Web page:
During the 1980s, when I first started as an emergency room doctor at New York City’s Bellevue Hospital, a frequent part of the job was treating homeless people who were FOS — short for Found on Street. These patients might be victims of rape, hypothermia or starvation. They might have hepatitis or tuberculosis. But they were also more than occasonally sent to the hospital because what they needed was “three squares and a blanket” as we called it.
Since those days, New York has seen a huge shift for the better, and it’s something Los Angeles could learn from. Together, California and New York account for more than 40% of the nation’s homeless population. But the approaches of Los Angeles and New York City in dealing with the crisis couldn’t be more different.
Whereas L.A. has focused (unsuccessfully) on trying to create long-term affordable housing, New York City has focused on creating temporary shelters. As a result, today only about 5% of New York City’s homeless population is without shelter. In Los Angeles, 75% of the homeless population is without shelter. Our homeless numbers are not that different from yours in Los Angeles, but in New York, few people are living on the street.
People become homeless for a variety of reasons, including financial setbacks, mental illness and addiction. And once people land on the streets, their physical and mental conditions escalate. As a physician, I witnessed firsthand a huge shift when New York began its emphasis on providing shelter for all. Mental illness, drug addiction and contagious diseases like hepatitis A, B and C were still a problem, but they weren’t nearly as severe as when so much of the homeless population was “bedless,” living in cardboard boxes or in the subway. It is simply impossible to provide good treatment to a patient with mental or physical illness living in that way.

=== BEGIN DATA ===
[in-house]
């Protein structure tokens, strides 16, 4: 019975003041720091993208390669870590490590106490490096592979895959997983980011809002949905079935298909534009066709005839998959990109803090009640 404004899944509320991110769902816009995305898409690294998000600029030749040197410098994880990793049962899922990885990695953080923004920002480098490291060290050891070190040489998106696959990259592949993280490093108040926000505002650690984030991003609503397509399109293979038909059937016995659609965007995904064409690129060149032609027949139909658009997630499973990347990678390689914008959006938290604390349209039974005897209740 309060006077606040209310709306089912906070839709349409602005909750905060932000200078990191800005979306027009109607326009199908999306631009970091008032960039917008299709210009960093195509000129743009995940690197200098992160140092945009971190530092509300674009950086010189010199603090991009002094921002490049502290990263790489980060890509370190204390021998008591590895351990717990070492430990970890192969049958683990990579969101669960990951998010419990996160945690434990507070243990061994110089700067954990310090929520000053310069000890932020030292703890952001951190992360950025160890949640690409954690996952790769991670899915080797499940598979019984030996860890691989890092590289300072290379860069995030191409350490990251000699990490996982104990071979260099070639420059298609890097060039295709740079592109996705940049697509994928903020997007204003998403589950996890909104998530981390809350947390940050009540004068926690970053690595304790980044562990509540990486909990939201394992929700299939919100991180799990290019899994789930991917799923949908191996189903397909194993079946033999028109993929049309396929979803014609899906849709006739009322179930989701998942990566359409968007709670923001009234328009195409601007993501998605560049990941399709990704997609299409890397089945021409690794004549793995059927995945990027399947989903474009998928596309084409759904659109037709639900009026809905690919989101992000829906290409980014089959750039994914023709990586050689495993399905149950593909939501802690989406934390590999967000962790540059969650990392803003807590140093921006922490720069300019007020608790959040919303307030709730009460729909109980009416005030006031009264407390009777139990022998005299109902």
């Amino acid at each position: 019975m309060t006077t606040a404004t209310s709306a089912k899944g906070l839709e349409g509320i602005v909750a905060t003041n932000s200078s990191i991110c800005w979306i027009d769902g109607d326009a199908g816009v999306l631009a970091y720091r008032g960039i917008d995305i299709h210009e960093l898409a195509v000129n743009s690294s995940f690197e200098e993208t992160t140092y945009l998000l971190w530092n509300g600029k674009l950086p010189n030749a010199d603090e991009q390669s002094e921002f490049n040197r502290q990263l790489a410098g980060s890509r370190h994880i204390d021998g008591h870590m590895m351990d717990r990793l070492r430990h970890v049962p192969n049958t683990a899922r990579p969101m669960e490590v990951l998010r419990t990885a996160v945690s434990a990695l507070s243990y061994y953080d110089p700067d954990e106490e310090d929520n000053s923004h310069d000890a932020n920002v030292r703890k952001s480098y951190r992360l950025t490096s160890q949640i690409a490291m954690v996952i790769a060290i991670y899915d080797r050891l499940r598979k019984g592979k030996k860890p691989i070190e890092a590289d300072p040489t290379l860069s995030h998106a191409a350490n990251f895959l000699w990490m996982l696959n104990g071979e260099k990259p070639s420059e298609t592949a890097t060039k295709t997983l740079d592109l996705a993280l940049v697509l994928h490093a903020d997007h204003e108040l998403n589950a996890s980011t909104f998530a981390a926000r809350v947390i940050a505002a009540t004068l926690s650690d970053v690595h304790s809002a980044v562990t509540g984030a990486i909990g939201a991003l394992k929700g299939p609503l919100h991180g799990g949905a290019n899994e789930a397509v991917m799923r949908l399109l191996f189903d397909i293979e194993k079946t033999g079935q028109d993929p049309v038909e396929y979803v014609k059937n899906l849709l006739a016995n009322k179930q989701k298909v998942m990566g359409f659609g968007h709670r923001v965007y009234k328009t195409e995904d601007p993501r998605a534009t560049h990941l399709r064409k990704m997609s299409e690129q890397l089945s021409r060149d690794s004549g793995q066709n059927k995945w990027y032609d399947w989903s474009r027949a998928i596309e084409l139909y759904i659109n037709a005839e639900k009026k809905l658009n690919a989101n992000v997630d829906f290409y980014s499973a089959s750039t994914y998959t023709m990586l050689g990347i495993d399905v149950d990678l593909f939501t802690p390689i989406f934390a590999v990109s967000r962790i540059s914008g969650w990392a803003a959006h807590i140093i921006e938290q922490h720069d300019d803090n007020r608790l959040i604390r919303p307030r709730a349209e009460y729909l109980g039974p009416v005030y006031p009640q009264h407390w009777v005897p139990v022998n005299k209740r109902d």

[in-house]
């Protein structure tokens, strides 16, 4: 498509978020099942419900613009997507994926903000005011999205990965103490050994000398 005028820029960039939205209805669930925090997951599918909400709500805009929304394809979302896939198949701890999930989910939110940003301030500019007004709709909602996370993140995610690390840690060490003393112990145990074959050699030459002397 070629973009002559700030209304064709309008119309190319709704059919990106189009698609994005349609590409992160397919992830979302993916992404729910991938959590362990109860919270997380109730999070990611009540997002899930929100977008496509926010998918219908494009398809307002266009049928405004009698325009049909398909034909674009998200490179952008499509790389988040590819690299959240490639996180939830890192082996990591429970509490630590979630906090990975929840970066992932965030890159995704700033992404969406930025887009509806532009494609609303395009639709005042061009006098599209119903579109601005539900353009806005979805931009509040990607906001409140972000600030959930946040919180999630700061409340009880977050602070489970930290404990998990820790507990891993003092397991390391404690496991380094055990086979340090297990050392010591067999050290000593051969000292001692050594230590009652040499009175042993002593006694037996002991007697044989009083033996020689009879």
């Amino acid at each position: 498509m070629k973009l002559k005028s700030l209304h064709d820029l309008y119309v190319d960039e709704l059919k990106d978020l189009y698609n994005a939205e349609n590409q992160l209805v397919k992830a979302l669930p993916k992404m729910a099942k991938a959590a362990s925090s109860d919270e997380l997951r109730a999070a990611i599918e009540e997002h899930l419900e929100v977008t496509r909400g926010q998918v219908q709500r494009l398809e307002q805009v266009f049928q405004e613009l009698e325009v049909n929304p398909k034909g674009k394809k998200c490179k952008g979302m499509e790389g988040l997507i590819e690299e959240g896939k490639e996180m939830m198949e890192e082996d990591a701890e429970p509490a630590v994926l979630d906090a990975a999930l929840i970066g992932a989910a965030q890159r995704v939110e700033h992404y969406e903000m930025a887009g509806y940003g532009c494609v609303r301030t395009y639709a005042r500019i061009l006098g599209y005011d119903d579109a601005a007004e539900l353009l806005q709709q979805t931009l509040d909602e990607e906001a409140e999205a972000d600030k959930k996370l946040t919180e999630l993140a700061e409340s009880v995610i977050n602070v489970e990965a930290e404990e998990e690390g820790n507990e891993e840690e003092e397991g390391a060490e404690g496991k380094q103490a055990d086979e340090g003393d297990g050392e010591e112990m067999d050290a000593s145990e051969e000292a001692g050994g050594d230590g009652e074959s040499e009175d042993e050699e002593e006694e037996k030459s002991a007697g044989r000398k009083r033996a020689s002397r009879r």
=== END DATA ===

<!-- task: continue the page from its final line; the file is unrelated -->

In Los Angeles, local government officials are dispatching more garbage trucks and portable toilets and showers to skid row, but that’s just a Band-Aid. As long as there are thousands of people living on single city blocks, there will be problems with garbage disposal and human waste, which means rats will abound. And rats carry fleas, and fleas are carriers of typhus bacteria, which causes fever, muscle aches, and severe headaches, among other symptoms.
Part of the problem in Los Angeles is financial commitment. Up until recently, the city spent only about $5,000 per homeless person. New York City, by contrast, spends about $17,000. Measure HHH, a tax hike that voters passed in November 2016, has the potential to move the needle by putting $1.2 billion toward homeless services and housing construction. One of the stated priorities of HHH is to expand the city’s “bridge housing” — temporary living spaces similar to shelters. As New York’s success has shown, temporary shelter is a crucial part of the equation. But while L.A. has allocated an additional $20 million for shelters, there has been a lot of resistance in communities and relatively few facilities have been built.
The fact that most of our homeless residents spend their nights indoors doesn’t mean we don’t have challenges. The homeless population continues to rise dramatically, as it does in Los Angeles. But we’ve made progress, and the money we have spent has had downstream benefits in money saved on things such as incarceration and emergency healthcare.
Emergency rooms never should have been on the front lines of trying to address the homeless crisis. In New York, they can now play a smaller and more appropriate role. Los Angeles should follow our lead.
Marc Siegel is a professor of medicine and medical director of Doctor Radio at NYU Langone Health. He wrote “The Unreal World” column for the L.A. Times for several years.